Where Environment, Business, and Journalism Meet

By Holly Hirst

Joan Miller say that lifestyle and work will cooperate with and complement each other when you’ve found the right job.

© 2018 Holly Hirst

Joan Miller is a sales representative who works at Waste Research & Reclamation (WRR). Joan studied Mass Communication at Winona State University.

I am a liberal studies major and my three main focuses of study are, Environmental Science, Business and Communications/Journalism. I spent 6 hours with Joan at her WRR office and learned that her and I have a lot in common. Joan’s current career intertwines all three aspects of my major.

Joan uses her communications and journalism skills to interview leaders in local businesses and report the facts back to her co-workers. Joan also meets with DNR, and federal representatives and reports highlights and quotes from her meetings. She also uses her pristine writing abilities to write letters, emails and newsletters for the company.

The care and love for the environment that Joan has applies to her job because of the business she works for. According to Joan, WRR takes in hazardous and toxic waste from several factories in the area. They then recycle that hazardous waste and turn it into a product that they can sell back to companies. Not only does this keep hazardous waste out of landfills, it also provides a second life for the products.

Joan’s title is Sales Representative which is a business focused title. Joan reads and assures compliance to state and federal regulations. Her daily tasks include many which are supported by her business experience. She reads, edits and files paperwork, all while setting up appointments with potential customers. Through experience, Joan has learned how to quickly identify codes and abbreviations used in the business and hazardous waste world.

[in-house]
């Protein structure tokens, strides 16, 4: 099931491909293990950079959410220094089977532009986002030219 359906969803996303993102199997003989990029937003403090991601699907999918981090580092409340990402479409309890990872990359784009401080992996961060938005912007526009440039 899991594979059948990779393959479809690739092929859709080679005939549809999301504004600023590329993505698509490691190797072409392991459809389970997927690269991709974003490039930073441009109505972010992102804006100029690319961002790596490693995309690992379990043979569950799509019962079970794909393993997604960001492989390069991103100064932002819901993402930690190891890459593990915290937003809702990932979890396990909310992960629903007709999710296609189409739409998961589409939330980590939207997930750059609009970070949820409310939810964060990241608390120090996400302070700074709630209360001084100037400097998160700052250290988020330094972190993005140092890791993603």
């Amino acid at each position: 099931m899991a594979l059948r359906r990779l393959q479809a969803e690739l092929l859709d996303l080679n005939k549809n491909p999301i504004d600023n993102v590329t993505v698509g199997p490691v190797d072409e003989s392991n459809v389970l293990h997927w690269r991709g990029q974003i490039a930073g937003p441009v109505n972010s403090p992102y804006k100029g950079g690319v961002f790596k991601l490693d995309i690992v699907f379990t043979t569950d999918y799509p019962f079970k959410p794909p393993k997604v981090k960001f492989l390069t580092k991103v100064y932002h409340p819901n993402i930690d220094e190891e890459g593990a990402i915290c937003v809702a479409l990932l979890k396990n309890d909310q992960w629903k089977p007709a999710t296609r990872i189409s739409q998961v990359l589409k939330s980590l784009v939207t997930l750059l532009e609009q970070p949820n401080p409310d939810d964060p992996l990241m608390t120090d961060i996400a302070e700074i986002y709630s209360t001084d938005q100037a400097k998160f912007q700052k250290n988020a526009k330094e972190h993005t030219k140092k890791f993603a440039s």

Joan herself didn’t have and internship before her first job but, one of her biggest pieces of advice was to do at least one internship. Joan told me that while she was looking for a job right out of college many employers were looking individuals with some sort of experience or expertise in the field. Joan’s first job was with a big business where she wrote the newsletters for customers and distributors. After that, Joan temporarily retired to raise her children. After all of her birds flew from her nest, Joan began to work for WRR. 9 years later and Joan is still a dedicated employee of WRR.

Joan offered much more advise other than applying to internships. Joan explained to me how choosing a major doesn’t define your career path or future lifestyle. Joan, like me, struggled with choosing one major that leads to a semi-specific career path. Joan told me that whenever I find a job that I like, I should stick with it even if I don’t feel like my degree specifically prepared me for it. She advised me to give any job time, which will foster expertise and experience, before deciding whether it is a job I truly enjoy.